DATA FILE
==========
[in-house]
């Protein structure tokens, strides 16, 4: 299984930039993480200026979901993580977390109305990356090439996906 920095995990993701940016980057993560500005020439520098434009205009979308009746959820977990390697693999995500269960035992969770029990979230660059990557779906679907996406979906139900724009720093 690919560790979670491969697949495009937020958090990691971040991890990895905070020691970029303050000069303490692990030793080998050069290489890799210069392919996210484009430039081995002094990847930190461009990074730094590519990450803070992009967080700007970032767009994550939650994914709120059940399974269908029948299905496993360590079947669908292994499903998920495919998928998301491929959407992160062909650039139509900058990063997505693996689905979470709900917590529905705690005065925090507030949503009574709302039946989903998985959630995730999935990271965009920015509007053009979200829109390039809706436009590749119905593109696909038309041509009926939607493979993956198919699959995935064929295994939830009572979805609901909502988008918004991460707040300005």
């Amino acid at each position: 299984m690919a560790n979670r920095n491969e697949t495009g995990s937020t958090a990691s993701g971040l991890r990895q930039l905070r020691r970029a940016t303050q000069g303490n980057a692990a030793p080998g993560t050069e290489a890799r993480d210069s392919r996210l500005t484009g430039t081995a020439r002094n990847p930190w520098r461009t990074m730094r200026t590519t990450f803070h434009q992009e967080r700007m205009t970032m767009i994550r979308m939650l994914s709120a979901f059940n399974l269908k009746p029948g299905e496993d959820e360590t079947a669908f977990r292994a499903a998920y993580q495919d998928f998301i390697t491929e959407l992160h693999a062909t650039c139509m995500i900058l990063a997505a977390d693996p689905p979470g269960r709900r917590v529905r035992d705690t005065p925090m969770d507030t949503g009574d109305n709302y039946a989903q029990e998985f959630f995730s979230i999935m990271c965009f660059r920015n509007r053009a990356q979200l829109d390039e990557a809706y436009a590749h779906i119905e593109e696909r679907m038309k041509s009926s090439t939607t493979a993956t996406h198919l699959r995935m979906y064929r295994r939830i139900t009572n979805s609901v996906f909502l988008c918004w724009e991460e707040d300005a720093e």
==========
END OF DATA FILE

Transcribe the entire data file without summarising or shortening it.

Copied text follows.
[in-house]
């Protein structure tokens, strides 16, 4: 299984930039993480200026979901993580977390109305990356090439996906 920095995990993701940016980057993560500005020439520098434009205009979308009746959820977990390697693999995500269960035992969770029990979230660059990557779906679907996406979906139900724009720093 690919560790979670491969697949495009937020958090990691971040991890990895905070020691970029303050000069303490692990030793080998050069290489890799210069392919996210484009430039081995002094990847930190461009990074730094590519990450803070992009967080700007970032767009994550939650994914709120059940399974269908029948299905496993360590079947669908292994499903998920495919998928998301491929959407992160062909650039139509900058990063997505693996689905979470709900917590529905705690005065925090507030949503009574709302039946989903998985959630995730999935990271965009920015509007053009979200829109390039809706436009590749119905593109696909038309041509009926939607493979993956198919699959995935064929295994939830009572979805609901909502988008918004991460707040300005």
């Amino acid at each position: 299984m690919a560790n979670r920095n491969e697949t495009g995990s937020t958090a990691s993701g971040l991890r990895q930039l905070r020691r970029a940016t303050q000069g303490n980057a692990a030793p080998g993560t050069e290489a890799r993480d210069s392919r996210l500005t484009g430039t081995a020439r002094n990847p930190w520098r461009t990074m730094r200026t590519t990450f803070h434009q992009e967080r700007m205009t970032m767009i994550r979308m939650l994914s709120a979901f059940n399974l269908k009746p029948g299905e496993d959820e360590t079947a669908f977990r292994a499903a998920y993580q495919d998928f998301i390697t491929e959407l992160h693999a062909t650039c139509m995500i900058l990063a997505a977390d693996p689905p979470g269960r709900r917590v529905r035992d705690t005065p925090m969770d507030t949503g009574d109305n709302y039946a989903q029990e998985f959630f995730s979230i999935m990271c965009f660059r920015n509007r053009a990356q979200l829109d390039e990557a809706y436009a590749h779906i119905e593109e696909r679907m038309k041509s009926s090439t939607t493979a993956t996406h198919l699959r995935m979906y064929r295994r939830i139900t009572n979805s609901v996906f909502l988008c918004w724009e991460e707040d300005a720093e």